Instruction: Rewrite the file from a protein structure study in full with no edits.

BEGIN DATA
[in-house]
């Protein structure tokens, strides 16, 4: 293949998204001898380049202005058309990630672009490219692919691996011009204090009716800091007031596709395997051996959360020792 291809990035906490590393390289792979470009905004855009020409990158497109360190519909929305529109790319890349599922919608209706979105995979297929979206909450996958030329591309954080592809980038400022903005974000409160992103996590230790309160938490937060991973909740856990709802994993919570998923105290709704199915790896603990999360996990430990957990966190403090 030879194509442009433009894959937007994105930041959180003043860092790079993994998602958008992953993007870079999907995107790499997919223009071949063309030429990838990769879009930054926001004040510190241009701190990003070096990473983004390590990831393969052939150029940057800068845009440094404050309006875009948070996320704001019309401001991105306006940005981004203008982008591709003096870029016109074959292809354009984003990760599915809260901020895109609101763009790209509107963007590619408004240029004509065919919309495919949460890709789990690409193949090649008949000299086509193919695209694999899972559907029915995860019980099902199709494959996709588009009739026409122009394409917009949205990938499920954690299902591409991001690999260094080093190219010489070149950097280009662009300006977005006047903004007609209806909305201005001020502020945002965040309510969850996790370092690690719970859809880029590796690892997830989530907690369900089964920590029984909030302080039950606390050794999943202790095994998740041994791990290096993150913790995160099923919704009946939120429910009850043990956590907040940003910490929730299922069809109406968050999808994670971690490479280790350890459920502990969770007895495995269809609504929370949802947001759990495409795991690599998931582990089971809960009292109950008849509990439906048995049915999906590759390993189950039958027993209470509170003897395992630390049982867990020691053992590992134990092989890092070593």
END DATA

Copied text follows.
[in-house]
């Protein structure tokens, strides 16, 4: 293949998204001898380049202005058309990630672009490219692919691996011009204090009716800091007031596709395997051996959360020792 291809990035906490590393390289792979470009905004855009020409990158497109360190519909929305529109790319890349599922919608209706979105995979297929979206909450996958030329591309954080592809980038400022903005974000409160992103996590230790309160938490937060991973909740856990709802994993919570998923105290709704199915790896603990999360996990430990957990966190403090 030879194509442009433009894959937007994105930041959180003043860092790079993994998602958008992953993007870079999907995107790499997919223009071949063309030429990838990769879009930054926001004040510190241009701190990003070096990473983004390590990831393969052939150029940057800068845009440094404050309006875009948070996320704001019309401001991105306006940005981004203008982008591709003096870029016109074959292809354009984003990760599915809260901020895109609101763009790209509107963007590619408004240029004509065919919309495919949460890709789990690409193949090649008949000299086509193919695209694999899972559907029915995860019980099902199709494959996709588009009739026409122009394409917009949205990938499920954690299902591409991001690999260094080093190219010489070149950097280009662009300006977005006047903004007609209806909305201005001020502020945002965040309510969850996790370092690690719970859809880029590796690892997830989530907690369900089964920590029984909030302080039950606390050794999943202790095994998740041994791990290096993150913790995160099923919704009946939120429910009850043990956590907040940003910490929730299922069809109406968050999808994670971690490479280790350890459920502990969770007895495995269809609504929370949802947001759990495409795991690599998931582990089971809960009292109950008849509990439906048995049915999906590759390993189950039958027993209470509170003897395992630390049982867990020691053992590992134990092989890092070593």